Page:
Sunday, April 22, 2007

Seven Deadly Sins and Writing: Envy

Cross-posted from Wyrdsmiths.

There was a period when I couldn’t read science fiction novels.

I’d finished my second novel (actually, what became my first in print, Archangel Protocol) and it was being shopped around by my agent. I was still actively writing – I’d started a third novel and was trying to perfect the art of short story writing. I was in four writers’ critique groups, attending SF conventions, a member of the National Writers’ Union, and generally doing a whole lot of science fiction and writing-related work.

My partner is an avid reader, so we’d often end up at bookstores, and I found I was actually kind of mildly irritated just walking past the aisles labeled science fiction/fantasy. After the fourth or fifth time it happened, I started to examine my reaction.

I realized I was jealous.

Because of the way most bookstores shelves their novels, the publisher’s logos were prominently displayed in row after row after row that I passed. Just seeing those familiar icons made me inwardly seethe; I wanted one of those next to my name, damn it.

Beyond that initial gut reaction, I also had trouble reading science fiction because my life had become consumed by critiquing it. If I actually got through the green haze of my jealousy and picked up one of those books on the shelf, I couldn’t read it without starting the critiquing process.

And believe you me, no one – not even the genre masters/mistresses – passed my muster in those days. Everyone sucked. I was always at LEAST a good a writer as Ms.-Tor-Published-Her-And-Not-Me.

I couldn’t enjoy reading science fiction.

I can’t not read (just as I can’t not write), so I turned to other genres. I read a lot of romances and mysteries. I also discovered that SF short fiction bothered me less than long form (probably because though I was writing short stories and sending them out to market, I knew I wasn’t very good at the shorter forms.) Although I still had plenty of times when I threw Asimov’s across the room and shouted, “WTF? How did that crap get published when I didn’t?” When my first book published, I relaxed. I could read SF/F again, and I did, copiously. But jealousy and envy continue to haunt me. There are some writers in my field that I’ve refused to read out of spite because in my mind, “they’re famous enough.” (Keep in mind that I’m generally deranged this way. If a movie becomes really popular, I won’t go see it….just because. I’m probably the only person on the planet who hasn’t seen Titanic.)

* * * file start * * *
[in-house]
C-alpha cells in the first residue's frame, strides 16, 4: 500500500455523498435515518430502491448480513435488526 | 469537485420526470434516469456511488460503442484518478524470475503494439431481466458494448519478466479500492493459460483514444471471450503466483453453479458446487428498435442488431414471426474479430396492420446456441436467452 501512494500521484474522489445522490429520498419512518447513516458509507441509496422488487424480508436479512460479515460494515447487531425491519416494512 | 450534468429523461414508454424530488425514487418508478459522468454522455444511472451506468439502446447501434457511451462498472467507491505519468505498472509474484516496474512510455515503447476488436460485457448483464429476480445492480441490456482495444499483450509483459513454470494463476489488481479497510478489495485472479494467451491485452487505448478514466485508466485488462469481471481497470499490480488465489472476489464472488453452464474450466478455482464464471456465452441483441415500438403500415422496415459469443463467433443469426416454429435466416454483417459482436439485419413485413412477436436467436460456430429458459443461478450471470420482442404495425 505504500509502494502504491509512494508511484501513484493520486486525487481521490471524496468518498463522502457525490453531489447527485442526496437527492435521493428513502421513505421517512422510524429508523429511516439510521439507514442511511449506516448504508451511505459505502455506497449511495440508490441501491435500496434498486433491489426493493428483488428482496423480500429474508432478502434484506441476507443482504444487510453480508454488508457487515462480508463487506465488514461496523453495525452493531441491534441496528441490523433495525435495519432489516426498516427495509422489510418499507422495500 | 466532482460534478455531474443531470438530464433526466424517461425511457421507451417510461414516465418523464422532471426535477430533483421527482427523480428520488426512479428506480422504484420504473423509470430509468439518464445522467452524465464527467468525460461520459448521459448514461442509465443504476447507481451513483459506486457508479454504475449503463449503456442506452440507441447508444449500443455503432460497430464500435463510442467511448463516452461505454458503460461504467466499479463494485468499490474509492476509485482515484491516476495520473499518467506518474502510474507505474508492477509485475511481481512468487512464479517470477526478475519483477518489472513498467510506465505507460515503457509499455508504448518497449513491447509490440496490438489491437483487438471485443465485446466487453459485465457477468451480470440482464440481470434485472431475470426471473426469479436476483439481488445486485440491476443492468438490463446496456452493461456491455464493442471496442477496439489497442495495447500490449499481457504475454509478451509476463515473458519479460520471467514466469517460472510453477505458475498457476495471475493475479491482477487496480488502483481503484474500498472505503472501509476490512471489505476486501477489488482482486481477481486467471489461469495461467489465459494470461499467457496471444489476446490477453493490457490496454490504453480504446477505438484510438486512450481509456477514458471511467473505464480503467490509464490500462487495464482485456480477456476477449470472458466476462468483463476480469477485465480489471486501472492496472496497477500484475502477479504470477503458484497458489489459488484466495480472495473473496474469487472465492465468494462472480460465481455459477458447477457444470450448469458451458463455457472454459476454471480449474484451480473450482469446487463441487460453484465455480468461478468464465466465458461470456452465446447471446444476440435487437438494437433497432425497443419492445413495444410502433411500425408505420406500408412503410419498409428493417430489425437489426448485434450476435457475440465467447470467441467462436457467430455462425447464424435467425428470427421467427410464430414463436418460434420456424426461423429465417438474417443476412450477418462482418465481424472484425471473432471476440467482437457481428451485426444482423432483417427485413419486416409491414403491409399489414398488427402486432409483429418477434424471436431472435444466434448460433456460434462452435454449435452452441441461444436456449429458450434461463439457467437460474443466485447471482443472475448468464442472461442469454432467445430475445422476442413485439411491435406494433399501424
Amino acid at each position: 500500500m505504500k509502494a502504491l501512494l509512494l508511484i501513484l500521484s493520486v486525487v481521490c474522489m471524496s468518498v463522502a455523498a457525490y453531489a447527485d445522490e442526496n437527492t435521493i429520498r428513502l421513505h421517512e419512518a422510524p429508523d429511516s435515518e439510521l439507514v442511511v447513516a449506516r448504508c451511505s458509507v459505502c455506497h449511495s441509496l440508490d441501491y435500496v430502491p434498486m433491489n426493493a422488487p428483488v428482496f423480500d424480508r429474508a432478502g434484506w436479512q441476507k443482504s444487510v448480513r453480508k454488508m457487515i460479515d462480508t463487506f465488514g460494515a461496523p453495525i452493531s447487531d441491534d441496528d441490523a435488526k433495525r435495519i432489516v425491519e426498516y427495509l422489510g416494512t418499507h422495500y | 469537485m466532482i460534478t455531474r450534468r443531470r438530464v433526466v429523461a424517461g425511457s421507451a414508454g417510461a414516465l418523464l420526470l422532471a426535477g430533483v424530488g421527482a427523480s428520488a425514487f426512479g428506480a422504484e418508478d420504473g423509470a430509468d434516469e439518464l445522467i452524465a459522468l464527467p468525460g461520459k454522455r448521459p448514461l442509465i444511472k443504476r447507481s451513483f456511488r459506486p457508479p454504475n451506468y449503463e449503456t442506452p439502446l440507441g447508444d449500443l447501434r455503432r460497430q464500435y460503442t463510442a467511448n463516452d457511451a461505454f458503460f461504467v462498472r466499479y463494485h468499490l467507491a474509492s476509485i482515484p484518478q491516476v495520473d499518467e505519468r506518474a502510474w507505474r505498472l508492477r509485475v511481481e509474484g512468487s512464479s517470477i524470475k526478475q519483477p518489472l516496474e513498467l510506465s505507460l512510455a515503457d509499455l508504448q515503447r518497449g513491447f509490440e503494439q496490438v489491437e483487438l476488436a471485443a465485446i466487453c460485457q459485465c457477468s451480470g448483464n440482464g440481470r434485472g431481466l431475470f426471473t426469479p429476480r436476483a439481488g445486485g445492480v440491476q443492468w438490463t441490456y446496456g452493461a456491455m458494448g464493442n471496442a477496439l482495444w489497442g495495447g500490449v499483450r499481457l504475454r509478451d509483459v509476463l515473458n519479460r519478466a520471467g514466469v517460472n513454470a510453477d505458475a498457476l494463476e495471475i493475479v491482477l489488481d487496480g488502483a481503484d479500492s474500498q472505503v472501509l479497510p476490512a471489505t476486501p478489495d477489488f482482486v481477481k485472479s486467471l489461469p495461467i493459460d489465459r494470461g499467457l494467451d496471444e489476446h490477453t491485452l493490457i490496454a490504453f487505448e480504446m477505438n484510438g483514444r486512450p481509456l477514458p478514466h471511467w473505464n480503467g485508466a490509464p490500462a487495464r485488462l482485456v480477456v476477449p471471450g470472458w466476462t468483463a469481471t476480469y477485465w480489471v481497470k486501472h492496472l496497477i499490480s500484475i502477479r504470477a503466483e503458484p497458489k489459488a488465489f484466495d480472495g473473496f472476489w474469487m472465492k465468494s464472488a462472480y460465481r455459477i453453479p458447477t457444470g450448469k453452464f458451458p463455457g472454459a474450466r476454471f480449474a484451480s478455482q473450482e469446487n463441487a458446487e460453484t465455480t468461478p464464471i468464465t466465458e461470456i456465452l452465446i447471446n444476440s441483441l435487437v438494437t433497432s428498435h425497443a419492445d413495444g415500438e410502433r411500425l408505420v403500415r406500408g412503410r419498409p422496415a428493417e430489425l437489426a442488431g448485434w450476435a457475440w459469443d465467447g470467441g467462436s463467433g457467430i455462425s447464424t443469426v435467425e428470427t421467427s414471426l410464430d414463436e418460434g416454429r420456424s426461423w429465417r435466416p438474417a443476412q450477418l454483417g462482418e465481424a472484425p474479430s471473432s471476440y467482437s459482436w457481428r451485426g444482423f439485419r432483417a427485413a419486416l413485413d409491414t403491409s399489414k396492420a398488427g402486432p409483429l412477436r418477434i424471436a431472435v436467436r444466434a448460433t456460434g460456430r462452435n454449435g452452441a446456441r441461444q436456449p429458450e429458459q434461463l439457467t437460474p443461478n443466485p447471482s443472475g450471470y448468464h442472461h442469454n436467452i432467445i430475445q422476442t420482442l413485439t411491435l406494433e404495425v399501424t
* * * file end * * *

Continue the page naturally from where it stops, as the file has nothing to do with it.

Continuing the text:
I don’t think that writers can successfully avoid being jealous and envious of one another. It’s a competitive business, after all, and most of us entered it to win.

Jealousy can be a motivating force, if you let it. I find it fuels my ambition, for instance, and I try to embrace that side of it when I can. I determinedly rose from the ashes of my career partly out of spite and a keen desire not to let the bastards get me down.

I don’t always deal with it very well, though, hence my years of avoiding my own, beloved genre. What about you? Who/what are you jealous of? Have you found good ways of dealing with it?

1 comment:

Mel said...

I must confess, I've found I can't read high fantasy anymore. It was my heart's first and only love, but after having soo much trouble trying to write it, I can't even pass it on the shelves without breaking into a sweat because there are still a couple of thieves and warrior princesses in me trying to get out. It stopped being fun, even to read it, much less write it. But sure, I'm also jealous, because even though I've never tried to shape up any of my high fantasy and shop it around, I see others who just seem to whip those wonderfully complex books onto the shelves year after year and think the frustration that I couldn't finish one in twelve years of trying just might kill me. I'm even too bitter to read R.A. Salvatore, and I loves me my Drizzt Do'Urden. Basically I'm letting the wounds heal, and I'm keeping the faith that someday, those stories will be ready. They just need to cook on the back burner some more. Then maybe I'll read high fantasy again.

-Mel